The first computer, ENIAC, was completed in 1946 by J. Presper Eckert and John Mauchly. Its primary purpose was to solve arithmetic equations electronically. It was not until Apple I was introduced in 1976 that the computer as we know it in the 21st century was born. The computer changed the way we processed data, sent and received information, conducted research, and entertained ourselves.
  • Fax Machine

    Fax Machine
    The fax machine was produced for general business use by Xerox in the mid 1960s. During the height of the device’s popularity in the 1980s, the fax machine became a staple communication tool, as businesses and individuals were able to send documents more efficiently through wire transfer rather than snail mail.
  • Floppy Disk

    Floppy Disk
    The floppy disk was an instant success when introduced by IBM in 1971. The memory device was considered revolutionary due to its portability that provided a new way to transport data between computers. The floppy disk laid the foundation for CDs, DVDs, flash drives, and the Cloud.
  • Video recording

    Video recording
    Charles Ginsberg of the Ampex Corporation introduced the videotape recorder in 1951, however, it was not until 1971 when Sony marketed the first VCR to the public that the entertainment industry was revolutionized. Videotape recording allowed for visual and audio documentation in public or private settings, such as conferences and interviews.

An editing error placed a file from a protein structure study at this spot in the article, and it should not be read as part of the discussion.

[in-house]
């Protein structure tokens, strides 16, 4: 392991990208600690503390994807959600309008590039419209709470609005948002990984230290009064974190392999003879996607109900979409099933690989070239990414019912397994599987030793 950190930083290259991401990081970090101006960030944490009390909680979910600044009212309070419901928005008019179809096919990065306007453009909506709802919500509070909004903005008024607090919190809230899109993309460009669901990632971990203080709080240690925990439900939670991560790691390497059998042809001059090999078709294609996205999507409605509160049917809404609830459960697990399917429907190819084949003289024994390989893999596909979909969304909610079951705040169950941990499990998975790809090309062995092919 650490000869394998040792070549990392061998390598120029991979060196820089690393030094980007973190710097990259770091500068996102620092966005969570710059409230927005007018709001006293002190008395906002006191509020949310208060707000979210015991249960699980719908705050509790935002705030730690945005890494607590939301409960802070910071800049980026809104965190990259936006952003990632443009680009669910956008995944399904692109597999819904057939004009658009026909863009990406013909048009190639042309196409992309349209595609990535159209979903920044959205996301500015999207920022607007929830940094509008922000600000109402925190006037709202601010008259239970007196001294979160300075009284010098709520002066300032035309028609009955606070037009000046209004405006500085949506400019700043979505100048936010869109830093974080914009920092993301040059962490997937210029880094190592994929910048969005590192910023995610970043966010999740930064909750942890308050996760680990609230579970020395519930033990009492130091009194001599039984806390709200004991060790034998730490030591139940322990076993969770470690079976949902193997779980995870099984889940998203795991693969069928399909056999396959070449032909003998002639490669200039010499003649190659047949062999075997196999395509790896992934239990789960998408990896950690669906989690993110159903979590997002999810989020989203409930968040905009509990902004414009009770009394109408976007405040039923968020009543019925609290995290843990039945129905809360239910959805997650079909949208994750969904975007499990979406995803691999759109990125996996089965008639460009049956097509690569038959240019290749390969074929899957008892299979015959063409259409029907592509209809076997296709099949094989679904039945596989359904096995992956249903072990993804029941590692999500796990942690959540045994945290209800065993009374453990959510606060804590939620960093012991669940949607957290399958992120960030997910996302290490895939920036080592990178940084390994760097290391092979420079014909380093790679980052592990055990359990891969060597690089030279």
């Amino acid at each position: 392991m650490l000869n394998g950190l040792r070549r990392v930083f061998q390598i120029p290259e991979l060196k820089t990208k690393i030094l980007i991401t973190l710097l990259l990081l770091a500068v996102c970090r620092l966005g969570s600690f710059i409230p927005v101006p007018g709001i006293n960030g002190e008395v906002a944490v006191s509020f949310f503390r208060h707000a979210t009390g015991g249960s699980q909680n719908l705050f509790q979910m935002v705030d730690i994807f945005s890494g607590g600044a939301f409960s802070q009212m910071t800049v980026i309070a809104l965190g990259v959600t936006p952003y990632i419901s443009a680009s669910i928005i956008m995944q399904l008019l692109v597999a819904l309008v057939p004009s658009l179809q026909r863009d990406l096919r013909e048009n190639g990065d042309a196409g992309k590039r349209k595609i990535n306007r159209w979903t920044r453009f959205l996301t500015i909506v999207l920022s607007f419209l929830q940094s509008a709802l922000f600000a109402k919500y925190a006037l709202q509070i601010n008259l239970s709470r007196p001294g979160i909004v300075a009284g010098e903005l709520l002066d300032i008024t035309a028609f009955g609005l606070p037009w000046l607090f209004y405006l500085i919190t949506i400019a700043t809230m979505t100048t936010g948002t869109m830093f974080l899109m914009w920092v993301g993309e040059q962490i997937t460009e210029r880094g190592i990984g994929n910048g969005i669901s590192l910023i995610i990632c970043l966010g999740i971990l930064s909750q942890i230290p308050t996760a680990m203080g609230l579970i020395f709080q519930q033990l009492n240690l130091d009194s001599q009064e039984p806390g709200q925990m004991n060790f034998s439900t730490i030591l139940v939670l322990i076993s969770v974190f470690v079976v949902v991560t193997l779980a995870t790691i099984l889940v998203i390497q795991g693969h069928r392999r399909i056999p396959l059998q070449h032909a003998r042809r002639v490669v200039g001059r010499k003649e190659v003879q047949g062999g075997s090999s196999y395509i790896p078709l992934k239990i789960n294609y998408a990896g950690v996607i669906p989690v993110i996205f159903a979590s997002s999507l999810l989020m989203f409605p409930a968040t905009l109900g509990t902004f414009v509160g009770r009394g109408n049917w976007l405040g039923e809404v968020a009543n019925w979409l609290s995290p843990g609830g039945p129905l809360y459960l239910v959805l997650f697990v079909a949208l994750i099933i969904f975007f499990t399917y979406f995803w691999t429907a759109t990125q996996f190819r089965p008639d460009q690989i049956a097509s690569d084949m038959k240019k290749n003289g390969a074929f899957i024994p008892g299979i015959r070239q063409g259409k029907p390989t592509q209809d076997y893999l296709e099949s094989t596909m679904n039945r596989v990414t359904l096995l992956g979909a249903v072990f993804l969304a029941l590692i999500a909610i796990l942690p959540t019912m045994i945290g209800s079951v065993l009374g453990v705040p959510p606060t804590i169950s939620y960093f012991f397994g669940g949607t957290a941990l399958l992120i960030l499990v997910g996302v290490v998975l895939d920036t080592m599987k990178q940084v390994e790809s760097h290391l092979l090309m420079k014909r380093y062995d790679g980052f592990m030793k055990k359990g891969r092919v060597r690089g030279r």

• Cell phone

    Cell phone
    Cellphones were first invented in 1973, but the Motorola DynaTAC 8000x arrived on the market in 1983 as the first mobile phone small enough to carry around. The popularity of the mobile phone surged during the 80s and 90s due to its portability. For the first time, people were able to communicate without being at home, an establishment, or a pay phone. The creation of the cell phone laid the foundation for the popular iPhone and Android smart devices.
  • Language translator

    Language translator
    The invention of the language translator opened the lines of communication between cultures and established the feasibility of a global community. Entities such as the United Nations, NGOs, multinational corporations, and other international organizations rely on language translators to conduct business and build relationships across language barriers.
  • Internet

    Although the concept for the Internet came about with ARPANET in the 1960s, the Internet craze did not truly take form until 1990 when Tim Berners-Lee invented the World Wide Web. The Internet took on a significant role when the concept of “information sharing” was heightened and popularized by the advent of social media in 2002. While the Internet has allowed us to connect in new ways, it has also introduced a number of problems concerning privacy, copyrights, misinformation, and hacking.